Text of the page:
Hairy Eyeball: A haunting we will go -- at triple Base and Swarm Gallery
HAIRY EYEBALL New York City construction workers at the World Trade Center site recently unearthed an 18th-century ship hull. More interesting is that scientists believe that the structure was part of the massive landfill that extended lower Manhattan further into the Hudson River. You don't have to read too deep to hit on the symbolism of this story, even if the occurrence at its center isn't so uncommon in a city as densely developed and old as New York (see the 1991 discovery of a 200-year old African burial ground, also in lower Manhattan). Beneath the site where the Twin Towers fell lies further wreckage, older ruins. Nothing is ever truly gone. What lies buried will eventually surface. The present is always haunted by the past.
The same could be said of the art world, which has recently been holding some flashy curatorial séances of its own. Two exhibits don't necessarily make a trend, but the Berkeley Art Museum's current "Hauntology," recently reviewed in this paper, and the Solomon R. Guggenheim Musuem's ongoing exhibit "Haunted: Contemporary: Photography/Video/Performance," both summon the specters of late-1980s academic theory (Derrida in name and word, in the case of BAM's show) in their selection of works that address the unseen yet felt presences — aesthetic, historical, political — floating amid the present.
You can also add "Now, It's About What You Can't See" to the list, although this group show at Triple Base Gallery of paintings, drawings, and installations is not as enthralled by its organizing principle — what is absent may not be forgotten — as the previously mentioned exhibits are to critical theory and now-old debates around appropriation in photography. As Triple Base's statement declares, though the artists vary by age and medium, their works, "provide faint shadowy traces of moments to imagine what once existed and hint at an ever-evolving history."
The faintest traces belong to Rachel E. Foster's wall installation, which is practically invisible from certain angles. Only by moving back and forth in front of the surface does the repeatedly painted word "ghost" emerge from the seemingly contiguous white field of the gallery's wall. As in her older works involving text, here, Foster cleverly collapses medium and message, using a representational strategy to bring a word's meaning to life. In this case, the word "ghost" becomes just that.
Unfortunately, it's hard not to read Foster's installation as a commentary on the small group of Eleanor Kent's early oil paintings, which are hung on the same wall. Inspired by her life in Noe Valley in the 1960s when she was still associated with the Bay Area Figurative movement, Kent's small-scale domestic scenes — her son playing, a couple talking over dinner — aren't by themselves elegiac. But Foster's apparitional wallpaper imbues Kent's facelessness figures and rough outlines with an air of loss that might not be present otherwise.
Wallpaper is put to different use in Mara Baldwin's How to remember where you put something, the sharpest and most moving articulation of the show's preoccupation with absence and memory. Baldwin, it appears, has removed and rehung a large section of old wallpaper. The yellowish pattern of red and yellow flowers has faded with age, as revealed by two brighter rectangles near the section's center that suggest the spaces where perhaps art or photos had once been hung (curiously, no nail holes are visible). But looking closer, you realize that the paper in the less-faded sections is not the same paper at all, but a continuation of the wallpaper's design in watercolor.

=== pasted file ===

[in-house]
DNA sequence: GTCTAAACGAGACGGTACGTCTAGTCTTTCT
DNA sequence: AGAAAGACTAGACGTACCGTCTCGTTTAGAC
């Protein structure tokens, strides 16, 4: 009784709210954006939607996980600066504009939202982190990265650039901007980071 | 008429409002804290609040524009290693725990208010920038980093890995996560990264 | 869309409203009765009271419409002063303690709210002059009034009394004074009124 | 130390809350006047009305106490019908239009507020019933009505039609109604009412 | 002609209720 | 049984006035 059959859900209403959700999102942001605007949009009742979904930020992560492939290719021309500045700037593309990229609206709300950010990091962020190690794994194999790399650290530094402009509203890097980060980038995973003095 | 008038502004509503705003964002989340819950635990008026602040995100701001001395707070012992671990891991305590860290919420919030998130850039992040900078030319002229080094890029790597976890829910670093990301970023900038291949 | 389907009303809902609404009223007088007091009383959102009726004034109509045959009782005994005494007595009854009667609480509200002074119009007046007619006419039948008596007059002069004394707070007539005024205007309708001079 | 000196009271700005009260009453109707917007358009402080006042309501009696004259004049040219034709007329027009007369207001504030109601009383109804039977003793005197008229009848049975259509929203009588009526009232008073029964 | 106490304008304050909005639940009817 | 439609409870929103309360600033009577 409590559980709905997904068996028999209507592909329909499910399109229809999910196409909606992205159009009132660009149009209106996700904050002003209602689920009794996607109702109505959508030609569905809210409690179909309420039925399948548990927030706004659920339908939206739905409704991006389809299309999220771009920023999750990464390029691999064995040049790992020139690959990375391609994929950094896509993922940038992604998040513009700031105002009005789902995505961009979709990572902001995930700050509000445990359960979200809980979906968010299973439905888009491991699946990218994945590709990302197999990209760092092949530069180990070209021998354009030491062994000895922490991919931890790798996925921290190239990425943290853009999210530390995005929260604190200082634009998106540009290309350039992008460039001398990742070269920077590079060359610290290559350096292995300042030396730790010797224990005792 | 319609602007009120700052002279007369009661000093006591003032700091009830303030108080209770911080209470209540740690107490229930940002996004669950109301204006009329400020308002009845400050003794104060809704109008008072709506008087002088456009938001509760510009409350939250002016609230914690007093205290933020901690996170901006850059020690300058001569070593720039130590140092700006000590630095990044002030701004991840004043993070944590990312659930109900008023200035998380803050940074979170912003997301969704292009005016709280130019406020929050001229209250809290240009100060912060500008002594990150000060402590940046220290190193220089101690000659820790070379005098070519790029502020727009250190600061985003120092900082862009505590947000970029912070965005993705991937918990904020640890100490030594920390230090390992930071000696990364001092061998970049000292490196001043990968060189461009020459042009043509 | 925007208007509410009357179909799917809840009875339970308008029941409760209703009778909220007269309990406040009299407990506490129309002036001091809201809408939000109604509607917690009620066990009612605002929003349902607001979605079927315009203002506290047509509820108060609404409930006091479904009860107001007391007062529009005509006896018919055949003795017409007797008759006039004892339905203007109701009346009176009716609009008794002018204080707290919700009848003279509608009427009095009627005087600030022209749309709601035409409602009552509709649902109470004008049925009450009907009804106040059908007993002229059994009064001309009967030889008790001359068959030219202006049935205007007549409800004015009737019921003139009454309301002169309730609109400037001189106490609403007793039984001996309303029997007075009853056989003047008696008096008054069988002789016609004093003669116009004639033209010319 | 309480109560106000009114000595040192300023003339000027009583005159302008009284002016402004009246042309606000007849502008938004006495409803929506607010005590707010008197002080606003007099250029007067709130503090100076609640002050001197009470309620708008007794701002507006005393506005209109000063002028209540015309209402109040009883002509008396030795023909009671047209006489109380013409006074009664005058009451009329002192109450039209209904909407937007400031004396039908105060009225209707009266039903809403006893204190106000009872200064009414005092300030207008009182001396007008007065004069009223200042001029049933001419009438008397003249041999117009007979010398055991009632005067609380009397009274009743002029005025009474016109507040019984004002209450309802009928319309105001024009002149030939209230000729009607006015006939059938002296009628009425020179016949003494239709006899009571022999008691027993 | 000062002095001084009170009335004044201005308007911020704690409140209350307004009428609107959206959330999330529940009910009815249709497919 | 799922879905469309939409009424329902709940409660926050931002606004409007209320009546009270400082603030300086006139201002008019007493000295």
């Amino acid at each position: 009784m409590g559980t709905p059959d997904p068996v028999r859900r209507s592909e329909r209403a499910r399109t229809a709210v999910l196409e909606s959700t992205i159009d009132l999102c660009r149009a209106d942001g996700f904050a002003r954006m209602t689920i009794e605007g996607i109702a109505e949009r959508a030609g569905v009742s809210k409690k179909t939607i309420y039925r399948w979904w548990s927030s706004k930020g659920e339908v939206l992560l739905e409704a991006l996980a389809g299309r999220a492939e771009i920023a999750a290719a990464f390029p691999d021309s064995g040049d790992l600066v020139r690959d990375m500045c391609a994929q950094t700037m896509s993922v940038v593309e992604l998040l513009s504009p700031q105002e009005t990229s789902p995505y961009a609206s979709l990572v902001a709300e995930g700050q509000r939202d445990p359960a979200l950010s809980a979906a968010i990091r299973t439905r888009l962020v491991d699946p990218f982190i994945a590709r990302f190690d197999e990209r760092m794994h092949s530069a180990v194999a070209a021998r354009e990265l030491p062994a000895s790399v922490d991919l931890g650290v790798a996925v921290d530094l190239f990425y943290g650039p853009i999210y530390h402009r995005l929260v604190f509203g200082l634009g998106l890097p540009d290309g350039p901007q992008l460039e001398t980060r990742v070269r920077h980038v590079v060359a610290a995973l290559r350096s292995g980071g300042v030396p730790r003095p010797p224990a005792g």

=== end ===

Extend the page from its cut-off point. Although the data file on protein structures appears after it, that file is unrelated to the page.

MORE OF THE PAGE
The piece's two painted sections aren't simply indexes for what's gone missing (which may not have even existed in the first place). Executed by Baldwin's steady, patient hand, the painted sections also draw attention to what they are intended to replicate: the banal, mass-produced wallpaper that surrounds them. By flattening background and subject, Baldwin makes painting the aid to memory of the piece's title, while also suggesting that "putting on a new coat of paint" always involves some form of erasure. Chechu Alava's soft-focus portrait of a sylph-like young woman in a slip is more conventionally ghostly, but not nearly as haunting as Foster's hidden graffiti or Baldwin's yellow wallpaper.
As I wrote two columns ago in my review of the multi-gallery show "They Knew What They Wanted," the George Eastman House's 1975 exhibit "New Topographics" — currently hanging in a reassembled version at SFMOMA — continues to cast its shadow over contemporary art and curatorial practice, particularly where landscape is concerned.
"Land Use," at Oakland's Swarm Gallery, could easily be a satellite to both exhibits. Bill Mattick's color photographs documenting the ecological cost of urban and industrial development in Southern California are the closest relatives to the grim indictments of such "New Topographic" participants as Joe Deal, Robert Adams, and Lewis Baltz. Chris Sicat's pieces of reclaimed wood "colored in" with soft graphite pencils are less successful as sculptures than as documents of the artist's attempts to work within natural form of his materials. Sculptor Reenie Charrière takes a similar tack with manmade waste, aggregating the plastic bits that don't make it to the recycling center into playful, biologic forms.
NOW, IT'S ABOUT WHAT YOU CAN'T SEE
Through Aug. 29
3041 24th St., SF
Through Sept. 12
560 Second St, Oakl.